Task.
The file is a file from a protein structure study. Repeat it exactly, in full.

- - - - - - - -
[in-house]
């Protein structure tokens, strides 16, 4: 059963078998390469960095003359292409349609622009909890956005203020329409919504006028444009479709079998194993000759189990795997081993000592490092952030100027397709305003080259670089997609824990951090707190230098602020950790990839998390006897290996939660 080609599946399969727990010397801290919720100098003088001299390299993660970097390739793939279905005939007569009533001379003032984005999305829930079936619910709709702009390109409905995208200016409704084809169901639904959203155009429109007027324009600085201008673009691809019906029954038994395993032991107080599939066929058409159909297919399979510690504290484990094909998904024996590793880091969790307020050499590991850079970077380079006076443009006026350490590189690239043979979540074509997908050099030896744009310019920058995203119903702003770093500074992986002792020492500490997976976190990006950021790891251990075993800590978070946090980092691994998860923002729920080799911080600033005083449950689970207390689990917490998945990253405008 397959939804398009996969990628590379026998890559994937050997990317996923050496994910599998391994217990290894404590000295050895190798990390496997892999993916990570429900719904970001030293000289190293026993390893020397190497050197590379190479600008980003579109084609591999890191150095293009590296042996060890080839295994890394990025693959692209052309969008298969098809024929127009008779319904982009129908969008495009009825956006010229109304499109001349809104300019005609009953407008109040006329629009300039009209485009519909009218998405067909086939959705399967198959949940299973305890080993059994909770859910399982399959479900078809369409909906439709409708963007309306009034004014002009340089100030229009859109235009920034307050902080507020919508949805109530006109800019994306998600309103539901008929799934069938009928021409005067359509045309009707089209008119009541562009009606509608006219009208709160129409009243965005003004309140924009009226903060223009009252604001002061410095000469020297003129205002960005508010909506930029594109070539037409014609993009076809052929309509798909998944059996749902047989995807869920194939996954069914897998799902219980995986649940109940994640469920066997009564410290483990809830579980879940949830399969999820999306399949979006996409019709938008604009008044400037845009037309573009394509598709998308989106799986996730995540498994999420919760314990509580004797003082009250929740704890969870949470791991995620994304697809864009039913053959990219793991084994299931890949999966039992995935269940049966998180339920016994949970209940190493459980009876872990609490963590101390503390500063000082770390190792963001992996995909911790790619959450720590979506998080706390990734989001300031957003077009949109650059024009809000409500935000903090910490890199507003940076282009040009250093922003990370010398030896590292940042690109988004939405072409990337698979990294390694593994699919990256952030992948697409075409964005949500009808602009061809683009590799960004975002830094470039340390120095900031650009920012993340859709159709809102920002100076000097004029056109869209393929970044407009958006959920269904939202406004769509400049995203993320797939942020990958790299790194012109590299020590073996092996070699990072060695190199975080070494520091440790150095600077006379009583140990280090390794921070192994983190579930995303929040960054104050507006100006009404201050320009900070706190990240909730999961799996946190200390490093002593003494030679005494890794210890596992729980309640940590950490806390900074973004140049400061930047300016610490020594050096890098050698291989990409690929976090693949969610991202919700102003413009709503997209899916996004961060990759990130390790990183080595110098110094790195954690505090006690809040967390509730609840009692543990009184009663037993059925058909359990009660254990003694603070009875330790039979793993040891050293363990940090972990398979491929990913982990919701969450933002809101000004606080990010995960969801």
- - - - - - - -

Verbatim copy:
[in-house]
């Protein structure tokens, strides 16, 4: 059963078998390469960095003359292409349609622009909890956005203020329409919504006028444009479709079998194993000759189990795997081993000592490092952030100027397709305003080259670089997609824990951090707190230098602020950790990839998390006897290996939660 080609599946399969727990010397801290919720100098003088001299390299993660970097390739793939279905005939007569009533001379003032984005999305829930079936619910709709702009390109409905995208200016409704084809169901639904959203155009429109007027324009600085201008673009691809019906029954038994395993032991107080599939066929058409159909297919399979510690504290484990094909998904024996590793880091969790307020050499590991850079970077380079006076443009006026350490590189690239043979979540074509997908050099030896744009310019920058995203119903702003770093500074992986002792020492500490997976976190990006950021790891251990075993800590978070946090980092691994998860923002729920080799911080600033005083449950689970207390689990917490998945990253405008 397959939804398009996969990628590379026998890559994937050997990317996923050496994910599998391994217990290894404590000295050895190798990390496997892999993916990570429900719904970001030293000289190293026993390893020397190497050197590379190479600008980003579109084609591999890191150095293009590296042996060890080839295994890394990025693959692209052309969008298969098809024929127009008779319904982009129908969008495009009825956006010229109304499109001349809104300019005609009953407008109040006329629009300039009209485009519909009218998405067909086939959705399967198959949940299973305890080993059994909770859910399982399959479900078809369409909906439709409708963007309306009034004014002009340089100030229009859109235009920034307050902080507020919508949805109530006109800019994306998600309103539901008929799934069938009928021409005067359509045309009707089209008119009541562009009606509608006219009208709160129409009243965005003004309140924009009226903060223009009252604001002061410095000469020297003129205002960005508010909506930029594109070539037409014609993009076809052929309509798909998944059996749902047989995807869920194939996954069914897998799902219980995986649940109940994640469920066997009564410290483990809830579980879940949830399969999820999306399949979006996409019709938008604009008044400037845009037309573009394509598709998308989106799986996730995540498994999420919760314990509580004797003082009250929740704890969870949470791991995620994304697809864009039913053959990219793991084994299931890949999966039992995935269940049966998180339920016994949970209940190493459980009876872990609490963590101390503390500063000082770390190792963001992996995909911790790619959450720590979506998080706390990734989001300031957003077009949109650059024009809000409500935000903090910490890199507003940076282009040009250093922003990370010398030896590292940042690109988004939405072409990337698979990294390694593994699919990256952030992948697409075409964005949500009808602009061809683009590799960004975002830094470039340390120095900031650009920012993340859709159709809102920002100076000097004029056109869209393929970044407009958006959920269904939202406004769509400049995203993320797939942020990958790299790194012109590299020590073996092996070699990072060695190199975080070494520091440790150095600077006379009583140990280090390794921070192994983190579930995303929040960054104050507006100006009404201050320009900070706190990240909730999961799996946190200390490093002593003494030679005494890794210890596992729980309640940590950490806390900074973004140049400061930047300016610490020594050096890098050698291989990409690929976090693949969610991202919700102003413009709503997209899916996004961060990759990130390790990183080595110098110094790195954690505090006690809040967390509730609840009692543990009184009663037993059925058909359990009660254990003694603070009875330790039979793993040891050293363990940090972990398979491929990913982990919701969450933002809101000004606080990010995960969801």